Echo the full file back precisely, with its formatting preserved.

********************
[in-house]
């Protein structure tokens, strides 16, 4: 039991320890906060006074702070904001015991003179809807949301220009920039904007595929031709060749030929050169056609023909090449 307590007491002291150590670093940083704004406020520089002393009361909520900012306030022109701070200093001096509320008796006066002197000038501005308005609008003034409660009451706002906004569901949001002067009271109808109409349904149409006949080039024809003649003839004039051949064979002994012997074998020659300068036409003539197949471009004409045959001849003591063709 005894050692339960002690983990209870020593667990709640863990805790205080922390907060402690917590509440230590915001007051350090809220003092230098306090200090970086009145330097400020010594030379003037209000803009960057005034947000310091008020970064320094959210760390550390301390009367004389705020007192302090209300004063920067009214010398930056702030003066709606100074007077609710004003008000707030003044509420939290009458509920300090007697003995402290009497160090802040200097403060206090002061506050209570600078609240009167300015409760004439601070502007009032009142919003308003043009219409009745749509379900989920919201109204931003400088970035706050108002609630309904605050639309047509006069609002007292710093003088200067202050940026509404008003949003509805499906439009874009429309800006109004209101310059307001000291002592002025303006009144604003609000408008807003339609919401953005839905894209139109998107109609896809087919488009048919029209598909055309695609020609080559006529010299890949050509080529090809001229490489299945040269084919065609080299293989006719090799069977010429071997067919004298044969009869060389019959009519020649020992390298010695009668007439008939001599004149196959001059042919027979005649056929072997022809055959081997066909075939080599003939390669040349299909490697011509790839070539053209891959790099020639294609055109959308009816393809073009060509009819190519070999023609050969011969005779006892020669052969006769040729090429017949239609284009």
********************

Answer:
[in-house]
């Protein structure tokens, strides 16, 4: 039991320890906060006074702070904001015991003179809807949301220009920039904007595929031709060749030929050169056609023909090449 307590007491002291150590670093940083704004406020520089002393009361909520900012306030022109701070200093001096509320008796006066002197000038501005308005609008003034409660009451706002906004569901949001002067009271109808109409349904149409006949080039024809003649003839004039051949064979002994012997074998020659300068036409003539197949471009004409045959001849003591063709 005894050692339960002690983990209870020593667990709640863990805790205080922390907060402690917590509440230590915001007051350090809220003092230098306090200090970086009145330097400020010594030379003037209000803009960057005034947000310091008020970064320094959210760390550390301390009367004389705020007192302090209300004063920067009214010398930056702030003066709606100074007077609710004003008000707030003044509420939290009458509920300090007697003995402290009497160090802040200097403060206090002061506050209570600078609240009167300015409760004439601070502007009032009142919003308003043009219409009745749509379900989920919201109204931003400088970035706050108002609630309904605050639309047509006069609002007292710093003088200067202050940026509404008003949003509805499906439009874009429309800006109004209101310059307001000291002592002025303006009144604003609000408008807003339609919401953005839905894209139109998107109609896809087919488009048919029209598909055309695609020609080559006529010299890949050509080529090809001229490489299945040269084919065609080299293989006719090799069977010429071997067919004298044969009869060389019959009519020649020992390298010695009668007439008939001599004149196959001059042919027979005649056929072997022809055959081997066909075939080599003939390669040349299909490697011509790839070539053209891959790099020639294609055109959308009816393809073009060509009819190519070999023609050969011969005779006892020669052969006769040729090429017949239609284009």